So, to say the last week has been a dumpster fire is drastically underselling what I've been through. This, combined with having to put things in place to migrate off Twitter, and otherwise deal with all the fallout of that hot mess has, to put it frankly, put free time at something of a premium, hence why this post took so long. For those who missed it, I did fairly long overhaul of our backend, upgrading boxes from Ubuntu 14.04, and rebuilding and replacing others.
At the moment, the site is mostly working, with two exceptions, site search is still down, and IRC is still down. Deucalion has taken up the task of rebuilding the IRCd on modern server software, so it's time to lay down the road going forward past this point.
Read past the fold for more information ...
Right now, the backend is mostly built on an outdated version of mod_perl 2.2, and MySQL cluster, which is very much not a good place to be. Originally as envisioned, I planned this site to be able to be easily scalable, with a larger user base. That's why the infrastructure was designed to be as scalable as it was, with the downside of having a much higher overhead than a more traditional setup has. Furthermore, rehash (the code that powers this site) is, uh, to put it frankly, a beast to work on. It's a 90s era Perl code base and pretty much everything else that implies; if it wasn't for the fact that rehash is one of the main reasons to use SoylentNews, I'd argue it might be time to replace it.
Right now, I'm working on doing another round of server hardening. As it is at the moment, I've got rehash and Apache running in an AppArmor jail, and everything is pretty well sandboxed from everything else, but I still need to go through and adjust a lot of firewalls, and finish decommissioning out a bunch of the boxes. That said, the site is running faster than it has in a long while since a lot of small things got corrected as we went. Sometime this weekend, I'm going to finish adjusting the firewalls to lock it down further, and that should mostly get back to the point where I might have restful sleep again. That being said, there's still a fair bit more to do.
Moving ahead, we need to get off MySQL cluster, and either onto the current mod_perl, or, ideally, FastCGI, to end the Apache dependency entirely. Unfortunately, working on Rehash is quite difficult, and it requires a very specific setup to be viable. My current plan here is to basically get it working in Docker, so its easy to spin up and spin down instances, and return to a less cursed variant of MySQL. This is probably a few hours of work, but I'm hoping that overall it is going to be easy and straightforward to do since most of the backend is fairly well documented at this point. This also leaves me in a decent position to implement a couple of long overdue features, but modernization efforts come first. I'm hoping to livestream my efforts on this on the weeks to come, and I will make stream announcements as I go along.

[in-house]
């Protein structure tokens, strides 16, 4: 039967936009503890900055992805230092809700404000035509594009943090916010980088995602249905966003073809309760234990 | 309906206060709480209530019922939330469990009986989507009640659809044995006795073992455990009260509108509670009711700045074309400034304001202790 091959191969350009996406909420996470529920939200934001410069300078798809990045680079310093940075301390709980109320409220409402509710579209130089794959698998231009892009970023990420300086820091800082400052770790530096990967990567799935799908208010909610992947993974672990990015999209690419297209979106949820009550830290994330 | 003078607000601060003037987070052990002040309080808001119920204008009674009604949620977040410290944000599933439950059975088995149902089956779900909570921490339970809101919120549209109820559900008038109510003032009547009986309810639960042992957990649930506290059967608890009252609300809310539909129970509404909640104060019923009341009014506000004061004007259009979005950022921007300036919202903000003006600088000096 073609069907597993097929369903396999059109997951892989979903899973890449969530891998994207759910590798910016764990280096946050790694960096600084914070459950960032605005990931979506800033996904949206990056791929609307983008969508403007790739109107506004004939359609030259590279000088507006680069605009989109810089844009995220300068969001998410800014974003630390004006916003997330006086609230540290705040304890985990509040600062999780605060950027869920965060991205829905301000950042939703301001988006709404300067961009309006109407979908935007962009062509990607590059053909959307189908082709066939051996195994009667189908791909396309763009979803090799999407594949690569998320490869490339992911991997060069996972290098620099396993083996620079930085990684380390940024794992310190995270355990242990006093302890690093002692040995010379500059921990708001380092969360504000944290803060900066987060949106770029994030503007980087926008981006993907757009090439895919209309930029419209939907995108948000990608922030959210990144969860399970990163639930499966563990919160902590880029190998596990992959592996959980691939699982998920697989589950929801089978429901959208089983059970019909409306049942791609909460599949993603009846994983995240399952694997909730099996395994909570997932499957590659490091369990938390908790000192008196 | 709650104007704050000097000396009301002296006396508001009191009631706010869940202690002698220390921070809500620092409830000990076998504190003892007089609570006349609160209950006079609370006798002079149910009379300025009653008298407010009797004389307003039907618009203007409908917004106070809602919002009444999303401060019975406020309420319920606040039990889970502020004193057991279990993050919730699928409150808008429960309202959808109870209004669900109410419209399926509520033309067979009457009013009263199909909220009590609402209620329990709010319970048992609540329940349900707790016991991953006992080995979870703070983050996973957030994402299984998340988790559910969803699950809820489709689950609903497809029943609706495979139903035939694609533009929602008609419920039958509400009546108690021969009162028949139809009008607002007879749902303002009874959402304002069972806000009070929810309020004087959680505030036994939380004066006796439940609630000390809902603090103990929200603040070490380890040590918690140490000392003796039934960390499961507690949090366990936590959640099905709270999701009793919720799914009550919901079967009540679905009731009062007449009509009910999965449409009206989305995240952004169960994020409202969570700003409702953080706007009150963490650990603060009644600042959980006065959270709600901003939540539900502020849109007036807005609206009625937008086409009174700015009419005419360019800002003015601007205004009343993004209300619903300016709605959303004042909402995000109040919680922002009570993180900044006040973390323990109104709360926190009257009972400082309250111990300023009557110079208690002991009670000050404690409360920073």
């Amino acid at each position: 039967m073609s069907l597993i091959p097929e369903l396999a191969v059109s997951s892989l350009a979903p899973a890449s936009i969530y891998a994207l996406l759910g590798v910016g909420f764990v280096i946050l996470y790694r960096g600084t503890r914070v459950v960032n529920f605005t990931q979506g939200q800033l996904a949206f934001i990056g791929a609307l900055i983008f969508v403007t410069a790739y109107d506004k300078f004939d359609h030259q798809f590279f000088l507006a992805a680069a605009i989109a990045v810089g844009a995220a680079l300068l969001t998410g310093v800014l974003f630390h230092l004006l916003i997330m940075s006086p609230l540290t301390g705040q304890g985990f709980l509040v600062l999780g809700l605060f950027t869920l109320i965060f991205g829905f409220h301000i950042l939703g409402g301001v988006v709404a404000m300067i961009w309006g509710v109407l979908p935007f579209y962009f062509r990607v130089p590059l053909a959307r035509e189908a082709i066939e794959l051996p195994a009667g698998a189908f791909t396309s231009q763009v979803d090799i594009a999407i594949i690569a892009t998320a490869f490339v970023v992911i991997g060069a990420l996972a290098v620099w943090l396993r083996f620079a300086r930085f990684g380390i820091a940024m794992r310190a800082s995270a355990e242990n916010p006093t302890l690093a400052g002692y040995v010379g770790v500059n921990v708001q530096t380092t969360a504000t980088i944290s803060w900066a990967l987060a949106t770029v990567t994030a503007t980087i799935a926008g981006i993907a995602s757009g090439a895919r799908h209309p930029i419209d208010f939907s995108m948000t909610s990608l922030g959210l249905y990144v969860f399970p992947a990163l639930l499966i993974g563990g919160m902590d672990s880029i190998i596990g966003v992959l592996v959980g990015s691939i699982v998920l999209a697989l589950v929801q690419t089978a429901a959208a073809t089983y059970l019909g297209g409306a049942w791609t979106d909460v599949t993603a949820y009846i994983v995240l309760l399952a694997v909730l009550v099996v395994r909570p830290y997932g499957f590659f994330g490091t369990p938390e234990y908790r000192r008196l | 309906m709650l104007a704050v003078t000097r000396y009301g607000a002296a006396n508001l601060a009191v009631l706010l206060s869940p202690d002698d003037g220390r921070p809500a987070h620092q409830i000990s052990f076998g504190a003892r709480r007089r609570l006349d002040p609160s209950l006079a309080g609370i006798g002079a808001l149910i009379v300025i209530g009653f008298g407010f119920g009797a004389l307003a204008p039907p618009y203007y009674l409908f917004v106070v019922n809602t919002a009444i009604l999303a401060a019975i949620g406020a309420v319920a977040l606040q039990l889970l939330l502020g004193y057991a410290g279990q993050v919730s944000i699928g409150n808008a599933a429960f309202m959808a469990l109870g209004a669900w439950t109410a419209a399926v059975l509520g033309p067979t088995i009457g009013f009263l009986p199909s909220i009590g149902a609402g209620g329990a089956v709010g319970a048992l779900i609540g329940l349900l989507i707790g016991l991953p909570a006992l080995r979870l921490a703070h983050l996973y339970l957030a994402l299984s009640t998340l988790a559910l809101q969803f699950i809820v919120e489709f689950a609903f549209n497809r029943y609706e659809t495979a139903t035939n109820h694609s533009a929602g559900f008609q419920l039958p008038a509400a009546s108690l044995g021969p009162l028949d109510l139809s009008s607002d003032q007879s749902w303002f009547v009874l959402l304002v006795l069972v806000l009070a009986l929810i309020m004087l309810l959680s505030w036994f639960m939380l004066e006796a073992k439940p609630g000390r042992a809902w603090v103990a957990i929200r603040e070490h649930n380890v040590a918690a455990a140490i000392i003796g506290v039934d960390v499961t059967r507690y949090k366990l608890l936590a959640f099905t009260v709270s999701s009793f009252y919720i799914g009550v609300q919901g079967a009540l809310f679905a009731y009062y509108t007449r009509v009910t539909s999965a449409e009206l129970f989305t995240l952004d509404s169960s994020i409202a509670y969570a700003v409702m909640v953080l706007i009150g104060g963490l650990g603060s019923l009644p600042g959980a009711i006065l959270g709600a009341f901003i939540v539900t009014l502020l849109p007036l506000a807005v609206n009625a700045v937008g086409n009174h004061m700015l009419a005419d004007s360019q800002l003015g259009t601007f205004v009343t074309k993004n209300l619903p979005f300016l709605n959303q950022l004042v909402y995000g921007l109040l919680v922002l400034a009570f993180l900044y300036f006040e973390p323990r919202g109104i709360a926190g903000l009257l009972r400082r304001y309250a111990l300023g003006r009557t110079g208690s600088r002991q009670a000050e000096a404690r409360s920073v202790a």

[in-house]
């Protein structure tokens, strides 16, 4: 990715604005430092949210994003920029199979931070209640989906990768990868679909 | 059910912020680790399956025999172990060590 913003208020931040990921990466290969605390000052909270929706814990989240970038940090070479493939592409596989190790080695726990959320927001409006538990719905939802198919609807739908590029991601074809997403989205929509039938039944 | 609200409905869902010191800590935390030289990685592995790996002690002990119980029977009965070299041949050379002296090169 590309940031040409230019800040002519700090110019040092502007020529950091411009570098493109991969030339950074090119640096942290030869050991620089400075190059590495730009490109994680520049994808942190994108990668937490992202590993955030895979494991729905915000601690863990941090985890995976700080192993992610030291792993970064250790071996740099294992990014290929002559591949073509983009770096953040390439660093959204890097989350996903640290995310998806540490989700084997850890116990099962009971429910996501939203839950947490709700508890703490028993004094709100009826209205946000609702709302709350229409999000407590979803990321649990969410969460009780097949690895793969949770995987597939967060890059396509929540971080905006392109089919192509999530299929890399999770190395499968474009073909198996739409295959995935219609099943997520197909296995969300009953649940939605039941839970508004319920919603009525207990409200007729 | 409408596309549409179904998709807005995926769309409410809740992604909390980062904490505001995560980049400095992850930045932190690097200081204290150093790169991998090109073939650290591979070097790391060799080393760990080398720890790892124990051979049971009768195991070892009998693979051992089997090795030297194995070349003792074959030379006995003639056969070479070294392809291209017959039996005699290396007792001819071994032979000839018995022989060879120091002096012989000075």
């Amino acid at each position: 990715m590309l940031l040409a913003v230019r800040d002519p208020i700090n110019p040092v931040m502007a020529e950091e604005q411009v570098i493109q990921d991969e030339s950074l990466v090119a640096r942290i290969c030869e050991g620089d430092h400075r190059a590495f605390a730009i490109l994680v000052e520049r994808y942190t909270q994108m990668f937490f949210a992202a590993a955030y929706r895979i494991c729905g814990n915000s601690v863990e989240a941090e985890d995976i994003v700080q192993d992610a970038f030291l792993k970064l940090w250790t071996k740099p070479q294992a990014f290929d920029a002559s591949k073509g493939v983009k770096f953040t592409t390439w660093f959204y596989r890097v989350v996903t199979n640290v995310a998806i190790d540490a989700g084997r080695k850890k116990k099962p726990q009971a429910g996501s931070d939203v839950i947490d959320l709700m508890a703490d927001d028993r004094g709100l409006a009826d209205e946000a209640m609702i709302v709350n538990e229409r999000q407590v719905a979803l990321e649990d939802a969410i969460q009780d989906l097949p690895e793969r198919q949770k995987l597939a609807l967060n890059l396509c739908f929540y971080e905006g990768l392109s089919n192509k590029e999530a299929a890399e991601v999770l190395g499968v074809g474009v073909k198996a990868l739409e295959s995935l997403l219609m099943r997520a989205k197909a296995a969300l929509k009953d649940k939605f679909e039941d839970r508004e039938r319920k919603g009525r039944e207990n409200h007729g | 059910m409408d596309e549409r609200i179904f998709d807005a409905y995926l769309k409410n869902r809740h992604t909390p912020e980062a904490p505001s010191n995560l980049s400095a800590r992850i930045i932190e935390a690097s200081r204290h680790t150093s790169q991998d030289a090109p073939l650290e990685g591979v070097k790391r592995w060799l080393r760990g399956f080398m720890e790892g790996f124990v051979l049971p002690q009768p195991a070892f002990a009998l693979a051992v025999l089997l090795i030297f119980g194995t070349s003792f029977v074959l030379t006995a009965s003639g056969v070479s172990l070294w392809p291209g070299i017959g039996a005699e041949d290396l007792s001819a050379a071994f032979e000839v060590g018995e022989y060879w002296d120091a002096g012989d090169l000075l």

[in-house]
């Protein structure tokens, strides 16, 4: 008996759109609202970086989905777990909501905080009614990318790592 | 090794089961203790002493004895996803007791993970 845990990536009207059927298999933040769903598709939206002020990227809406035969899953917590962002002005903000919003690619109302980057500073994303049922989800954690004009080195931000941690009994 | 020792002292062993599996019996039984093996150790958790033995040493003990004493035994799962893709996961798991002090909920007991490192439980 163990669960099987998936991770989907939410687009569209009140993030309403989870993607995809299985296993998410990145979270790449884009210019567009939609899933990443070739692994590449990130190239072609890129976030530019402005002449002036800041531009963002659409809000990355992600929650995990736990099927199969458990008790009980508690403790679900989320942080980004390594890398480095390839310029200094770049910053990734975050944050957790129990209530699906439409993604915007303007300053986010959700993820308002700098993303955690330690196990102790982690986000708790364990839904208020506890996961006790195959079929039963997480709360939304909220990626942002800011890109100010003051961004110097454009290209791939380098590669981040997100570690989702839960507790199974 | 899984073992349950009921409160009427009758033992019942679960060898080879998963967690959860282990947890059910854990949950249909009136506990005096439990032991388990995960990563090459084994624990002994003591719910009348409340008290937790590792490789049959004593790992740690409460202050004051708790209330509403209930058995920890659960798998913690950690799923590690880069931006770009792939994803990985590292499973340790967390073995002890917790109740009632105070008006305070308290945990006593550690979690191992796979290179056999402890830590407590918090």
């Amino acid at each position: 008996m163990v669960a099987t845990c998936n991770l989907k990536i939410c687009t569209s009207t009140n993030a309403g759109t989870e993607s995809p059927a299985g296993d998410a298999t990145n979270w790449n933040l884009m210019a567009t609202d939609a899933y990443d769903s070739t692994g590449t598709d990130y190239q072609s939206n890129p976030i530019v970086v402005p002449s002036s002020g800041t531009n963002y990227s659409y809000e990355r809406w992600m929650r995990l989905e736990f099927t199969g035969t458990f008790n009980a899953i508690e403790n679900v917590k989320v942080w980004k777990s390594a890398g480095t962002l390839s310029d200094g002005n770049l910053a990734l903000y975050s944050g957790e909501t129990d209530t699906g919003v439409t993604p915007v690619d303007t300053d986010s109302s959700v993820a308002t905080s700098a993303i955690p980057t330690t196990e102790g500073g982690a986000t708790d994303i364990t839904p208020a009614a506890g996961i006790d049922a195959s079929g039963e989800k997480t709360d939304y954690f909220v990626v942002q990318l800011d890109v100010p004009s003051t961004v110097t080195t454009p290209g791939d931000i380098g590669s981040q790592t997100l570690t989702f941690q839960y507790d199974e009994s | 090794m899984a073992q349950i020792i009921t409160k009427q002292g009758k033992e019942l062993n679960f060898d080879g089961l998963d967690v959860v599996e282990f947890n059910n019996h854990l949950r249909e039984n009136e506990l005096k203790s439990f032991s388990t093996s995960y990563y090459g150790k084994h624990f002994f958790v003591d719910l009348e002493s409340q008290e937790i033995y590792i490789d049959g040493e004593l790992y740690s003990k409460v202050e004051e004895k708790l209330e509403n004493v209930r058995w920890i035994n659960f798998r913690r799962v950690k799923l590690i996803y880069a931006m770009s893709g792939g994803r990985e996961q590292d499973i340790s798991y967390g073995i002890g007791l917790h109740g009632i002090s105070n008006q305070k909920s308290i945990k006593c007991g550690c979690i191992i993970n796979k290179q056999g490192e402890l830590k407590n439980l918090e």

My intent, based off the policy changes that were made to disallow ACs to post on stories is to sunlight the feature entirely, including in journals and more. The decision to have ACs on SoylentNews was made in 2014, when the Snowden leaks were only a few months old. Furthermore, we've seen from experience that the karma system doesn't go far enough at keeping bad actors from still getting a +2 status. By and large, the numbers underpinning the system need a rework. My general thought is to cap karma at either 10 or 15, and drastically decrease how far into the basement you can go, as well as uncapping posts in moderation to be able to go to -5.
As a rule, incredibly bad takes do get moderated out of existence, but because there's no real penalty for doing so, we get constant shitposts. Time to make this a bit harder to abuse. I've documented the antispam measures on the site before, but the site keeps track of IP addresses and subnets in the form of hashed /24, and /16s (/64 and /48 for IPv6), which has a karma number attached to them. If an IP range goes too far into the basement, it ends up posting at 0 or -1. By adjusting the caps, it should allow this threshold to be reached much more easily, and help bring the signal to noise ratio back to something more "positive".
Furthermore, I believe its generally in the site's interests to allow editors to delete comments. This functionality is actually built into rehash, but has been long disabled. At the time, I felt the community was best self-moderating, but I think on the whole, its better to treat this like a moderated subreddit, and have messages get a notice that they've in-fact been deleted ala reddit. This is a fairly large departure for the site as a whole, but I think one justified given the state of the Internet on 2022. I am open to discussions on all of this, but let me see what all your thoughts are like.
I do intend to keep livestreaming my progress with the site as we go along; and we raised another ~500 dollars towards Trevor Project during the last livestream. I've left that stream unlisted until I've had a chance to finish implementing all the hardening measures I've discussed, but I'm hoping at the end of it, I'll have a pretty good documentary on what it takes to modernize an aging website. As usual, if you want to support me directly: Ko-fi is available for one time donations, or Patreon for a recurring donation.
[ If you are an AC and wish to make a constructive comment, please see my journal. janrinok ]